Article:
At Tufts Cummings School of Veterinary Medicine (TCSVM) and elsewhere, approximately 85% of graduates begin their professional lives as clinicians in small and large animal practices. Practitioners frequently encounter animals with zoonotic diseases that can be spread to their human owners. Because of this, veterinary practitioners are inherent members of the public health system because actions they take to vaccinate animal companions and to educate clients can directly affect the health of animal owners. This may be the most obvious connection to human health but there are many others that involve infectious and noninfectious diseases and conditions. In spite of this, however, veterinarians are not often viewed as partners in the public health system.
In fact, with a few notable exceptions, e.g., emerging zoonoses and bioterrorist agents, it’s almost as if public health and veterinary public health are proceeding on parallel tracks. The goal of this class is to begin thinking about why and how that has happened, and to begin to change that.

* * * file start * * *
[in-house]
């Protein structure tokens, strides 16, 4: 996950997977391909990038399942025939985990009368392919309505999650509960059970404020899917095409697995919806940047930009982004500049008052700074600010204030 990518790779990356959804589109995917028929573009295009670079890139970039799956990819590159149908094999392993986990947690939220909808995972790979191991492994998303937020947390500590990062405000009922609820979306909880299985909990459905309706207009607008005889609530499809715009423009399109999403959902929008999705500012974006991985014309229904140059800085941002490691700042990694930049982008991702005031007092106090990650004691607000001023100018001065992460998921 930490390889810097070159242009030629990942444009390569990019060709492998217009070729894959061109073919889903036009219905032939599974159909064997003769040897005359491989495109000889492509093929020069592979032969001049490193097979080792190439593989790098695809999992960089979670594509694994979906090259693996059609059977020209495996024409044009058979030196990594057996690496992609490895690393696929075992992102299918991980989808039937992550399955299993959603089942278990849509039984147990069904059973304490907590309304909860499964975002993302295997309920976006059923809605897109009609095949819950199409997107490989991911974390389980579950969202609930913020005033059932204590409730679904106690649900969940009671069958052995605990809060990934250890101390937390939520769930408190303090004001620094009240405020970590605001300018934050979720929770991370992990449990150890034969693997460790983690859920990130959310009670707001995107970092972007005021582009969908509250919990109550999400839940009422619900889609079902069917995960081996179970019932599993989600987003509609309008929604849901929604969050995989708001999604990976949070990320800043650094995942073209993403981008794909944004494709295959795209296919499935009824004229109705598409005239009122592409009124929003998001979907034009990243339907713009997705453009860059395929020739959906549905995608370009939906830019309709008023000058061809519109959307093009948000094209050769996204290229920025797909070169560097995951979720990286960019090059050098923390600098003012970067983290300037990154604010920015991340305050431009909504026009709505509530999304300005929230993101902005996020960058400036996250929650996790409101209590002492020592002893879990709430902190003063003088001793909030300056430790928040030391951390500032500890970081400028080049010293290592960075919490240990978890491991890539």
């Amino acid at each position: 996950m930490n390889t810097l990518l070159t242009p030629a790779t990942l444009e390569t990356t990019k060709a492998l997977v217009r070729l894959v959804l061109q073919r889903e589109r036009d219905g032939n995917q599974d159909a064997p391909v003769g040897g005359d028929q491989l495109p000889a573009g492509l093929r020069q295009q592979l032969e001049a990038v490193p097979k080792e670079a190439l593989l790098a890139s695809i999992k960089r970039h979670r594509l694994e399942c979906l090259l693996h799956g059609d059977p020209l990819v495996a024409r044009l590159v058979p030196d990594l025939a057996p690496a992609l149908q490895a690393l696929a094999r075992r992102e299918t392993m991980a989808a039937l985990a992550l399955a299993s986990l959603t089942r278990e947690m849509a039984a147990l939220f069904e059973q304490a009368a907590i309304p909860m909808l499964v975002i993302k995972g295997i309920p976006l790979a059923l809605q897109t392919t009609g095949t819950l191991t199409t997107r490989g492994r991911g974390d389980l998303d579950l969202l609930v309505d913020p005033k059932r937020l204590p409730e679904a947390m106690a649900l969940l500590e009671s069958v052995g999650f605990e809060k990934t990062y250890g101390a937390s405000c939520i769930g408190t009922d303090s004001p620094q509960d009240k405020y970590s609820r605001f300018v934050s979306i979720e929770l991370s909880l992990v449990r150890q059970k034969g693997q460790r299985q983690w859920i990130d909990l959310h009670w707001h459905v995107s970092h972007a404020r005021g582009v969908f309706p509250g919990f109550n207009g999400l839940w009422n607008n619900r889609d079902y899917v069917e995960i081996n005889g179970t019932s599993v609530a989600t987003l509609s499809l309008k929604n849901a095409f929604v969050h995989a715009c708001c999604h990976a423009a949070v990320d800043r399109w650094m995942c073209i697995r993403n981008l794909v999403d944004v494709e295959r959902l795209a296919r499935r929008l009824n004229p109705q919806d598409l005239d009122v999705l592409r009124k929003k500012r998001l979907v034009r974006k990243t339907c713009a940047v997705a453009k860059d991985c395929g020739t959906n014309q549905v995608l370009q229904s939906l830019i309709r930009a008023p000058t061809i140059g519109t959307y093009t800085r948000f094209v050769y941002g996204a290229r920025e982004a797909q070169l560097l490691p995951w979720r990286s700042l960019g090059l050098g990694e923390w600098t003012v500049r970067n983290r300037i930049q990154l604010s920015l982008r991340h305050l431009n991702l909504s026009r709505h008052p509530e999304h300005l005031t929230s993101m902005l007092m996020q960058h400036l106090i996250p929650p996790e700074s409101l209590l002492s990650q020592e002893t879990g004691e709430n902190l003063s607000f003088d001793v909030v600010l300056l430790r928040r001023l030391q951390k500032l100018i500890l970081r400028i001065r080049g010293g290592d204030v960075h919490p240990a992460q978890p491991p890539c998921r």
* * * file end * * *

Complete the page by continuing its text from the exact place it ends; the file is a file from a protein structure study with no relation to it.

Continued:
2. Learning Objectives
At the end of class, students should be able to:
Define public health and the scope of the public health system
Discuss the relationship between public health and population health
Discuss the similarities and differences between population health and clinical medicine
Describe the general organization of the public health system and the distribution of veterinarians at all levels and all agencies
Know which websites to go to for information about public health and veterinary medicine
Discuss the distribution of national funding for key elements of the public health system and for prevention activities
Articulate your opinions about the “Lifeboat” article
Briefly describe the frameworks that underlie the function of public health
3. Required Reading
Leighton FA. Veterinary Medicine and the Lifeboat Test: A Perspective on the Social Relevance of the Veterinary Profession in the 21st Century. Can Vet J 2004; 45:259-63.
McGinnis JM and WH Foege. Actual causes of death in the United States. JAMA 1993; 270:2207-12.
CDC. Ten Great Public Health Achievements – United States, 1900-1999 . MMWR 1999; 48:241-243.
Noah DL, Grayson JK, and LC Caudle III. Ten great veterinary public health/preventive medicine achievements in the United States, 1901 to 2000. In Symposium: Public Health in the New Millennium. JAVMA 2000; 217:1834-1836.
JH Steele. The history of public health and veterinary public service. In Symposium: Public Health in the New Millennium. JAVMA 2000; 217:1813-1821.